BitmapImage.DecodePixelHeight does not actually save memory RRS feed

  • Question

  • If I load a large resolution jpg image 3800 x 3000 and set DecodePixelHeight to say 100 px the memory goes up by a whopping 10MB. If I dont set DecodePixelHeight the amount goes up is EXACTLY the same.

    I thought setting DecodePixel* is supposed to save memory?? Here's my code:

    //stream is from file load
    BitmapImage ^bitmap = ref new BitmapImage();
    bitmap->DecodePixelHeight = 150;

    It is stated in https://msdn.microsoft.com/library/windows/apps/br243235 but it doesn't seem to work? Am I doing something wrong?

    Monday, April 13, 2015 8:28 AM

All replies

  • I don't see how the stream would  change size according to how it's displayed, but I'll ask my graphic expert to check on this thread for better information.

    Matt Small - Microsoft Escalation Engineer - Forum Moderator
    If my reply answers your question, please mark this post as answered.

    NOTE: If I ask for code, please provide something that I can drop directly into a project and run (including XAML), or an actual application project. I'm trying to help a lot of people, so I don't have time to figure out weird snippets with undefined objects and unknown namespaces.

    Monday, April 13, 2015 2:23 PM
  • sorry I just realized I quoted the wrong source, it should be from here: https://msdn.microsoft.com/en-us/library/windows/apps/windows.ui.xaml.controls.image

    "...The DecodePixel* properties enable you to pass information directly to the format-specific codec, and the codec can use this information to decode more efficiently and to a smaller memory footprint. Set DecodePixelWidth to the same pixel width of the area that you want your app to actually display... "

    If I set DecodePixelHeight to 150px and enlarge to full screen by setting Width and Height of the actual Image object it is completely blurred out because it is significantly down-scaled, but it didn't save any memory.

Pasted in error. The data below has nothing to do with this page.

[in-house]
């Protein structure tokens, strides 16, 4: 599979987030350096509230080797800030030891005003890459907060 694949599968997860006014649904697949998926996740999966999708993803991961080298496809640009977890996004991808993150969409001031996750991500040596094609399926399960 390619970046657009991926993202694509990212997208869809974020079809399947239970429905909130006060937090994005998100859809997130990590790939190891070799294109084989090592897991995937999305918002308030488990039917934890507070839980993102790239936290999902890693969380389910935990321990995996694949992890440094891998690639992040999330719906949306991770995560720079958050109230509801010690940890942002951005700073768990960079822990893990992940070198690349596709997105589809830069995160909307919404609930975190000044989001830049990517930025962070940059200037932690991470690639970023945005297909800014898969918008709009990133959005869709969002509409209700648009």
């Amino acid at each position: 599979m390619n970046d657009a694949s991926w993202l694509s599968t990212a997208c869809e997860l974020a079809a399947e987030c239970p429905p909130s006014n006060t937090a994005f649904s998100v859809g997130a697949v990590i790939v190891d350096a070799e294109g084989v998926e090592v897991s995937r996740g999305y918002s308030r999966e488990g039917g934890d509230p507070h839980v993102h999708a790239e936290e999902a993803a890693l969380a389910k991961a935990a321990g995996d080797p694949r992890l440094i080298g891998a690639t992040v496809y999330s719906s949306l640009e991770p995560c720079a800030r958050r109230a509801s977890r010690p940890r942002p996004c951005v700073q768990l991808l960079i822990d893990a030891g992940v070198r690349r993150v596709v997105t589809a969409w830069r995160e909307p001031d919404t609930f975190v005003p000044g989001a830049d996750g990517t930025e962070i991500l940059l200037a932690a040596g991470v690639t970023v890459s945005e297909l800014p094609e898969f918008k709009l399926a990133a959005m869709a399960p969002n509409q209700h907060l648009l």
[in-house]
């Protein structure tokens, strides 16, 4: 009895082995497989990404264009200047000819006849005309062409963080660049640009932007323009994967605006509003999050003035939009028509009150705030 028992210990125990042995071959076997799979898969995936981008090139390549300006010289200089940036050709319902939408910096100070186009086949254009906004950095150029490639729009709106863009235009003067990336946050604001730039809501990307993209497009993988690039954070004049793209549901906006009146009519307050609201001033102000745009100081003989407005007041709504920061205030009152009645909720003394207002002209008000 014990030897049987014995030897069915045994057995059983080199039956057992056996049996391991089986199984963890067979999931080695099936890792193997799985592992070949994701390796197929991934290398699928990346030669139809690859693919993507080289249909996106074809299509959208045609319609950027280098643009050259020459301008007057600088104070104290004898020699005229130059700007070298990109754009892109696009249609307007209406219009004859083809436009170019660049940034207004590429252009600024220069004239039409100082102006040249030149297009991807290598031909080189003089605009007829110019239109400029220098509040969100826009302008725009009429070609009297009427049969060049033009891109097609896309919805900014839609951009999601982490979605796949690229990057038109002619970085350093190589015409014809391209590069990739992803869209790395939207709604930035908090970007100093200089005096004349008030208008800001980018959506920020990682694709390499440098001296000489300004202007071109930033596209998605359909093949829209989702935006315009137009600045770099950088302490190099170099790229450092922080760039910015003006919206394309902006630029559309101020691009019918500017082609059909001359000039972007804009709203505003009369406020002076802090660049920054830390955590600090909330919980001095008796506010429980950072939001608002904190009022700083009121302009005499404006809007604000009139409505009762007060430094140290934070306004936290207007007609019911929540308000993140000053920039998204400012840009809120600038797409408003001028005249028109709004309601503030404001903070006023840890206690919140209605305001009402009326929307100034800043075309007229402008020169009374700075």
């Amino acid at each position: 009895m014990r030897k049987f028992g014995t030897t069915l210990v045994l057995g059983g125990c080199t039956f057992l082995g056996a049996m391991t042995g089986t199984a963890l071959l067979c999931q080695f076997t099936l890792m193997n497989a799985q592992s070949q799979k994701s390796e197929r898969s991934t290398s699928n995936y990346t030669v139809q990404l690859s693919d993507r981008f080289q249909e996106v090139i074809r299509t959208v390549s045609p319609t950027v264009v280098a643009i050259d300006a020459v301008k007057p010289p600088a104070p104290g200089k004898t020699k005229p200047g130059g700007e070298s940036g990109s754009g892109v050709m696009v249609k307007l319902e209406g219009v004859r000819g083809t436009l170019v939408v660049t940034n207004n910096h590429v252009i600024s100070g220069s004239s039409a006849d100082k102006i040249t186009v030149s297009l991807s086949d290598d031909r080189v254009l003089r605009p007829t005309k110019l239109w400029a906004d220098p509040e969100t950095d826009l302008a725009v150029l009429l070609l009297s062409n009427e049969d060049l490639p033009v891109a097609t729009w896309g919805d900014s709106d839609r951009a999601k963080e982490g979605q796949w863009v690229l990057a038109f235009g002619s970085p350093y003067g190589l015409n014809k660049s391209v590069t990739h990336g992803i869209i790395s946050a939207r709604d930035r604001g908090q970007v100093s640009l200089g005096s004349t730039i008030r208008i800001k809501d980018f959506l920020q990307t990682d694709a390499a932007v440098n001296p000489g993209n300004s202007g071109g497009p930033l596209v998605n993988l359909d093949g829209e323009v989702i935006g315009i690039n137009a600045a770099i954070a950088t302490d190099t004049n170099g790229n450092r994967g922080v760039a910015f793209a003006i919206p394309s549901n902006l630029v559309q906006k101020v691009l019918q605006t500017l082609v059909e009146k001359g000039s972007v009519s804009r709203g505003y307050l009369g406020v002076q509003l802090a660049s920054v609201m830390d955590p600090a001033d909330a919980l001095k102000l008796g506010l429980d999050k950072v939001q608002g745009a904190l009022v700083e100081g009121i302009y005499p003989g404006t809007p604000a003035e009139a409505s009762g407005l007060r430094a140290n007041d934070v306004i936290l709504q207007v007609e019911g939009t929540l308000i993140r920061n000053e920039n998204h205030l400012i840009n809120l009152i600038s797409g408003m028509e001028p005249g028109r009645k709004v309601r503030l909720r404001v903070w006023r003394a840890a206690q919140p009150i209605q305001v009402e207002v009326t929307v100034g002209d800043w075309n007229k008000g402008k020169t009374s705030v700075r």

In addition I also tried passing the stream to BitmapDecoder and have BitmapEncoder.CreateForTranscodingAsync() to down size the image which works in significantly reducing memory footprint. The problem is BitmapEncoder is bugged, there are image that crashes the app when I feed it through BitmapEncoder. But the DecodePixel* option always works, so I would prefer to go that route.

    Thanks for looking into this issue!

    Monday, April 13, 2015 2:56 PM
  • The problem is that the call to SetSourceAsync keeps a reference to stream, so the original image file's contents are live. You're still saving significant memory with the lower DecodePixelHeight: 10MB of encoded jpg is significantly less than the 43MB (3800x3000x4 bytes) in the full size decoded file.

    If you call SetSource instead of SetSourceAsync then the reference isn't kept and the file won't be held in memory.

    You can also use a BitmapDecoder and pass a BitmapTransform to downsize it similar to using DecodePixelHeight and Width. This will also let you choose the interpolation mode if you need a higher quality (at the expense of performance) resize. From what you've described of your use case there is no good reason to reencode the image with a BitmapEncoder.